Comcast Hires People Off The Street To Fill Seats At FCC Hearing

from the better-to-keep-out-those-net-neutrality-hippies dept

We pretty much ignored yesterday's FCC hearing concerning Comcast's traffic shaping activities, as the whole thing seemed like a bit of grandstanding. However, it's fairly stunning to find out that Comcast has admitted to hiring people off the street to fill seats at the hearing, blocking out many Comcast critics who were turned away once the room was full. Comcast claims that they hired the people merely to act as placeholders for Comcast employees (since, apparently, Comcast employees are too important to actually show up on time and wait in line like everyone else). However, as the picture at that first link shows many of the "paid" sitters stayed throughout the event and either slept or cheered on Comcast.

Filed Under: fcc, fcc hearing, traffic shaping
Companies: comcast, fcc


Reader Comments

Subscribe: RSS

View by: Time | Thread


  1. identicon
    rwbronco, 26 Feb 2008 @ 5:02pm

    Few People Stayed - Scores Left Out

    From the article:

    "Some of those placeholders, however, did more than wait in line: They filled many of the seats at the meeting, according to eyewitnesses. As a result, scores of Comcast critics and other members of the public were denied entry because the room filled up well before the beginning of the hearing."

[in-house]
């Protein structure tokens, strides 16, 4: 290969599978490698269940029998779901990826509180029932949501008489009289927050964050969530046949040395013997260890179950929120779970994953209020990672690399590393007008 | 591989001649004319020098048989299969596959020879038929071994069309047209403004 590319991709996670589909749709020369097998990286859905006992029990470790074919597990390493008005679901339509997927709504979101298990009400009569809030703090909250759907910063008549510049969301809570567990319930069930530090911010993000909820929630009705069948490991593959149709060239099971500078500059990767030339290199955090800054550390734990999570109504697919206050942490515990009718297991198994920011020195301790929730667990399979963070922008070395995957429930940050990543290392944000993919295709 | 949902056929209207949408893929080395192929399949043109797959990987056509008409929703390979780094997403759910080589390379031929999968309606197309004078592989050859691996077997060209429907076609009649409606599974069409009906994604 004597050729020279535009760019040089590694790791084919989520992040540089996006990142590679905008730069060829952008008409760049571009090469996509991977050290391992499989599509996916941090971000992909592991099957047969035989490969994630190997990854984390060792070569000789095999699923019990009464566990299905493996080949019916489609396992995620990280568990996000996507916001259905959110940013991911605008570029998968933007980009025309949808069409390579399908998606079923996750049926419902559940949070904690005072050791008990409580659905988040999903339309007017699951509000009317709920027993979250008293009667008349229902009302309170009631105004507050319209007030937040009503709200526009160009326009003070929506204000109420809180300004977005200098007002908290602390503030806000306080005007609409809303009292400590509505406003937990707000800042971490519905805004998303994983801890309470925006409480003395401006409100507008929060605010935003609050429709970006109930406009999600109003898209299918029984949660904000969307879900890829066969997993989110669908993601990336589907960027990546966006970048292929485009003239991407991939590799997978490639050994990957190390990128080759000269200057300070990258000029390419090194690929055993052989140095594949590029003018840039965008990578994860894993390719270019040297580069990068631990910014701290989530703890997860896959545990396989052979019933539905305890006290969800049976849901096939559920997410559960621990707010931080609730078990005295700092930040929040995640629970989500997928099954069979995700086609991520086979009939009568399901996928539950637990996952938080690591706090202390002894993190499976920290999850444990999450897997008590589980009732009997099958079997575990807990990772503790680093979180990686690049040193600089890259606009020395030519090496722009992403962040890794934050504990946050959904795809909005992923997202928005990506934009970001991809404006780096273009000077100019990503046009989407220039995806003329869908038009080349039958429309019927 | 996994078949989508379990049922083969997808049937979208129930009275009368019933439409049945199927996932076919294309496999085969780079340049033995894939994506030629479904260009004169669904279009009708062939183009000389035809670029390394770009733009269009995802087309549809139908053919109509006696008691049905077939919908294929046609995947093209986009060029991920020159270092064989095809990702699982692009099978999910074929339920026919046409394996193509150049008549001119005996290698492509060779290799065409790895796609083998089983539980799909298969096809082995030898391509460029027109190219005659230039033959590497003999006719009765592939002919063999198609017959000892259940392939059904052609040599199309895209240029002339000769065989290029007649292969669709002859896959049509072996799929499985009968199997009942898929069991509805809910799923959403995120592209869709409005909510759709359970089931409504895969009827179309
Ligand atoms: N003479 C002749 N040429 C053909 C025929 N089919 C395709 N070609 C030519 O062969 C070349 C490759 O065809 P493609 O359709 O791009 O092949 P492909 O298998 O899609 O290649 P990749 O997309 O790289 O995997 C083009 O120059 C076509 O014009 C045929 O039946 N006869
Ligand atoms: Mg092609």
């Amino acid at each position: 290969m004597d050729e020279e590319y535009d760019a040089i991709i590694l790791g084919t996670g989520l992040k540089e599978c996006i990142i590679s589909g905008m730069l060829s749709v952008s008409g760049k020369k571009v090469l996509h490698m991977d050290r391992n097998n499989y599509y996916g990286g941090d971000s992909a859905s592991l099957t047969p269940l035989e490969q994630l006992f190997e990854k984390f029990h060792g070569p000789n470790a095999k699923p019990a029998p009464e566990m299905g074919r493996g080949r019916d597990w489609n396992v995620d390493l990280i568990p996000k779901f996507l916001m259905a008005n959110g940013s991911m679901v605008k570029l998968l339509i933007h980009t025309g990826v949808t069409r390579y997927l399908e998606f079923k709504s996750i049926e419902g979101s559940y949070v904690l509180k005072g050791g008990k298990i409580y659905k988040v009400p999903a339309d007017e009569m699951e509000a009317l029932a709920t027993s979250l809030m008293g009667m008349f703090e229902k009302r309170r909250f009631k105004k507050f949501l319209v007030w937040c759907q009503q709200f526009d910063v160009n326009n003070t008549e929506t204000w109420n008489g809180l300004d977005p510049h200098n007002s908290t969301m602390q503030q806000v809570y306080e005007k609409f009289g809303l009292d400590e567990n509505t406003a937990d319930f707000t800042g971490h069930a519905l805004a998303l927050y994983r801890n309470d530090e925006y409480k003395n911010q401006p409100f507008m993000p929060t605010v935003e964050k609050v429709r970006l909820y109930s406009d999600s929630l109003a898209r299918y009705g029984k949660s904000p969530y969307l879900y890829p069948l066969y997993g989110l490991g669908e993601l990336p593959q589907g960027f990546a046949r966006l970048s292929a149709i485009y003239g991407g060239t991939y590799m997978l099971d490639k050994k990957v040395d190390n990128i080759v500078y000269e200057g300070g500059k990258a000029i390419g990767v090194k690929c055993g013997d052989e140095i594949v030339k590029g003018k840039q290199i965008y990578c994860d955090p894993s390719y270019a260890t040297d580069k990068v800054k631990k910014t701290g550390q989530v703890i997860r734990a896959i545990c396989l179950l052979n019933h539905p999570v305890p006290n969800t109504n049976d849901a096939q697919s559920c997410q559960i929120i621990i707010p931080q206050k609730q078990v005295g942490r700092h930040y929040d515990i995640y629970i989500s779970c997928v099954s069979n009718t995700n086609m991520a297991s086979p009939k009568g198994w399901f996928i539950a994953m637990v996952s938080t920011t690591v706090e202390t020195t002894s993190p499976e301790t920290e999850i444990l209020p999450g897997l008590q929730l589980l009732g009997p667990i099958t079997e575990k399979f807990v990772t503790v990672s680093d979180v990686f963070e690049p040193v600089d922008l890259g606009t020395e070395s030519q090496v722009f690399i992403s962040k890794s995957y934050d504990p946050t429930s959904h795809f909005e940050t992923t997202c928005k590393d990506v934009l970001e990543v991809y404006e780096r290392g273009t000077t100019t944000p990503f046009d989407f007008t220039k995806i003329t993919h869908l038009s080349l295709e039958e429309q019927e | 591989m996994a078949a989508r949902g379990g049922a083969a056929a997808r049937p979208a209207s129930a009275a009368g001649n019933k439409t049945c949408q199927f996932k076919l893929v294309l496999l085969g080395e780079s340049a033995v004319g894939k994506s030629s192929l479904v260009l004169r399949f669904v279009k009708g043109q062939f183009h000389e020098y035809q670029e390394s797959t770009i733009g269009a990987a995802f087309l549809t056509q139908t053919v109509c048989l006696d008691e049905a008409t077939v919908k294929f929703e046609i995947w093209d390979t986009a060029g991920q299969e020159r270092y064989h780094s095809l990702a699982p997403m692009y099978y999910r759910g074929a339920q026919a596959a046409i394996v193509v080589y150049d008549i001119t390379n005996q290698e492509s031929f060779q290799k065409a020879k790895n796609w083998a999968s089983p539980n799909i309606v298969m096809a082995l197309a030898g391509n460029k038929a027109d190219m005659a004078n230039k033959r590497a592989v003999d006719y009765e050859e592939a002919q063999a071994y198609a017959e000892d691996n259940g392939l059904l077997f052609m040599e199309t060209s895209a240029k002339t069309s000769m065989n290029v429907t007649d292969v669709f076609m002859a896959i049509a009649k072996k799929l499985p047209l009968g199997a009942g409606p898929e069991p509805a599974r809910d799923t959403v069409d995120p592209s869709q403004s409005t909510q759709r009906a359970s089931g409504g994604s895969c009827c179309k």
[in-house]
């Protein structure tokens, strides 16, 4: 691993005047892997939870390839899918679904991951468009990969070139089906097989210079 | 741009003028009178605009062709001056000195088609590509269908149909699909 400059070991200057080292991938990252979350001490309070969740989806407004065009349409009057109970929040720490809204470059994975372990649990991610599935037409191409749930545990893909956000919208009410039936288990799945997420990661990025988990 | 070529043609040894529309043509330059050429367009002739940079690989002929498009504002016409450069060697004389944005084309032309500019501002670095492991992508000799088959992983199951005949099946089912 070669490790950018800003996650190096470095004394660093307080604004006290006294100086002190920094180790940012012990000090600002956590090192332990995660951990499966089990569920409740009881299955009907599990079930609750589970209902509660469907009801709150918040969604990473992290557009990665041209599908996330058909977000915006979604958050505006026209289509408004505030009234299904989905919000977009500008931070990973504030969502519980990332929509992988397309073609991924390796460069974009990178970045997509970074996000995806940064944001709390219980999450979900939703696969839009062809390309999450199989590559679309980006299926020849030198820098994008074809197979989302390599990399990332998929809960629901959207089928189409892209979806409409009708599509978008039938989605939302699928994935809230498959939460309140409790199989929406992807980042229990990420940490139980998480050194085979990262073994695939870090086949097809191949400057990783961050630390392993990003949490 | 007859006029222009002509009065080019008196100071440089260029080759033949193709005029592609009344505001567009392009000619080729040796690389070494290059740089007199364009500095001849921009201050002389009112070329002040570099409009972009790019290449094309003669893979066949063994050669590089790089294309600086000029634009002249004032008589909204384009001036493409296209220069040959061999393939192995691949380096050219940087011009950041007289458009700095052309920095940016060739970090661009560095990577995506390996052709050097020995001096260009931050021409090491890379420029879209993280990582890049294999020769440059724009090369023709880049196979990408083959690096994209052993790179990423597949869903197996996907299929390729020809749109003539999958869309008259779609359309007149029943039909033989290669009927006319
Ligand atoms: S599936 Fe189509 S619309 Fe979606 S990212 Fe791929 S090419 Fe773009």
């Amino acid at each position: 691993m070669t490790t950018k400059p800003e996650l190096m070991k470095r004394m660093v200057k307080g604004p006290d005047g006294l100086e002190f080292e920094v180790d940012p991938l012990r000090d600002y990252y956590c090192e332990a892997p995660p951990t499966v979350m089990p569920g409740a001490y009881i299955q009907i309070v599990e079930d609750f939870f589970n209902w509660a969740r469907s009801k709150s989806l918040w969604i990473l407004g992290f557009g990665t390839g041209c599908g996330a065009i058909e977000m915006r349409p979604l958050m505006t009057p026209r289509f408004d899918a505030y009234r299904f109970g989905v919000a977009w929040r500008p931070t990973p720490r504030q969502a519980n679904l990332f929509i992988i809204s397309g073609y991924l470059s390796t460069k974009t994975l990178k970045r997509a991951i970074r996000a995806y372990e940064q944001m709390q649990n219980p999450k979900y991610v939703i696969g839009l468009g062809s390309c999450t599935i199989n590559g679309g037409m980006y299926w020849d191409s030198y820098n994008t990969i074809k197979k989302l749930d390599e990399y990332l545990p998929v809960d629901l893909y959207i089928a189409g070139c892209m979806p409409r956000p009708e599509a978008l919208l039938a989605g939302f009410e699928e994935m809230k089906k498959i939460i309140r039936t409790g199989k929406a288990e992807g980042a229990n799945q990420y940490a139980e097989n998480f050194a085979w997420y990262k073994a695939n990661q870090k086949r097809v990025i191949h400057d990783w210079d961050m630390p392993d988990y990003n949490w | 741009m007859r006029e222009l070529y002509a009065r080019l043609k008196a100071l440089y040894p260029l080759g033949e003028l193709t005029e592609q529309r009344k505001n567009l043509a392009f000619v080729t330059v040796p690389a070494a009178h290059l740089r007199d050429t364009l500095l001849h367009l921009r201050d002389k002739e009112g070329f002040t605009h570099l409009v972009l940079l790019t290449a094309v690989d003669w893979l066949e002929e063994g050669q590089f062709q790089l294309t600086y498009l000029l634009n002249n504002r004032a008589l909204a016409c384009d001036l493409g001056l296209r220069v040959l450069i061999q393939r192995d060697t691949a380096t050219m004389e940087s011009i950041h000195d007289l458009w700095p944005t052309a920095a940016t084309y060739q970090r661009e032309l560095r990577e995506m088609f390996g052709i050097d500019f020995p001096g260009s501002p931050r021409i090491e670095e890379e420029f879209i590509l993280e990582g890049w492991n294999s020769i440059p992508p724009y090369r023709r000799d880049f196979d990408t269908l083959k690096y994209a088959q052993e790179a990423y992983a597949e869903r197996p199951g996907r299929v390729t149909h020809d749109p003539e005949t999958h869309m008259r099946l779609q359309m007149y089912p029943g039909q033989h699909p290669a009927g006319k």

Explain to me how a few people staying in the courtroom keeps scores of critics and "other members of the public" out of the courtroom...sure if a few stay - a few critics are denied entry. It's not 3 critics to 1 random seat filler. Don't hype it up by making it sound like every critic that wanted in couldn't get in because the 2 college students shown in the picture were sleeping.

    Also who is "other members of the public?" and why is it necessary to lump them in with the critics? If they're against Comcast's practices - they're critics...they don't have to be journalists or have a weblog to be called "critics."

    Stupid one-sided journalism.

Add Your Comment

Have a Techdirt Account? Sign in now. Want one? Register here



Subscribe to the Techdirt Daily newsletter




Comment Options:

  • Use markdown. Use plain text.
  • Remember name/email/url (set a cookie)

Follow Techdirt
Insider Shop - Show Your Support!

Essential Reading
Techdirt Insider Chat
Recent Stories

This site, like most other sites on the web, uses cookies. For more information, see our privacy policy. Got it
Close

Email This

This feature is only available to registered users. Register or sign in to use it.